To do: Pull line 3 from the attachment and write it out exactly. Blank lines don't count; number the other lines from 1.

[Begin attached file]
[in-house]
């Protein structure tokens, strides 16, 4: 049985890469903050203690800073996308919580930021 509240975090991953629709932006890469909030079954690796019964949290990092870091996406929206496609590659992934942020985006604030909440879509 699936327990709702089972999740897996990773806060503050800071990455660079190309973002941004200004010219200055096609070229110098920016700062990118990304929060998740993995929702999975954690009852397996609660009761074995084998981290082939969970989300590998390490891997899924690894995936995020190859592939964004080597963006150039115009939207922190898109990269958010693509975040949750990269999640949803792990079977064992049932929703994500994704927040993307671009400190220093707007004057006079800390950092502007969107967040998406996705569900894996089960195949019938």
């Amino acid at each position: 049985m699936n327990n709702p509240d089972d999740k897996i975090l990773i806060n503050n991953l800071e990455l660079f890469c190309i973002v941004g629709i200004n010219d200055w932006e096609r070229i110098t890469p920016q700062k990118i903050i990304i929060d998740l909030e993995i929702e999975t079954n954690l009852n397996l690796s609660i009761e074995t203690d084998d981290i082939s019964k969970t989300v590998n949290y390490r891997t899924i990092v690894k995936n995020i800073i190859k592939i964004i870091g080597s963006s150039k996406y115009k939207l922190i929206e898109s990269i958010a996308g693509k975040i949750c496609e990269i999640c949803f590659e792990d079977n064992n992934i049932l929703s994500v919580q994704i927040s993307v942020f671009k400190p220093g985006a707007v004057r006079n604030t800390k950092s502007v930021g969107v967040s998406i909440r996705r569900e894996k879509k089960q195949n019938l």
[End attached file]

């Amino acid at each position: 049985m699936n327990n709702p509240d089972d999740k897996i975090l990773i806060n503050n991953l800071e990455l660079f890469c190309i973002v941004g629709i200004n010219d200055w932006e096609r070229i110098t890469p920016q700062k990118i903050i990304i929060d998740l909030e993995i929702e999975t079954n954690l009852n397996l690796s609660i009761e074995t203690d084998d981290i082939s019964k969970t989300v590998n949290y390490r891997t899924i990092v690894k995936n995020i800073i190859k592939i964004i870091g080597s963006s150039k996406y115009k939207l922190i929206e898109s990269i958010a996308g693509k975040i949750c496609e990269i999640c949803f590659e792990d079977n064992n992934i049932l929703s994500v919580q994704i927040s993307v942020f671009k400190p220093g985006a707007v004057r006079n604030t800390k950092s502007v930021g969107v967040s998406i909440r996705r569900e894996k879509k089960q195949n019938l």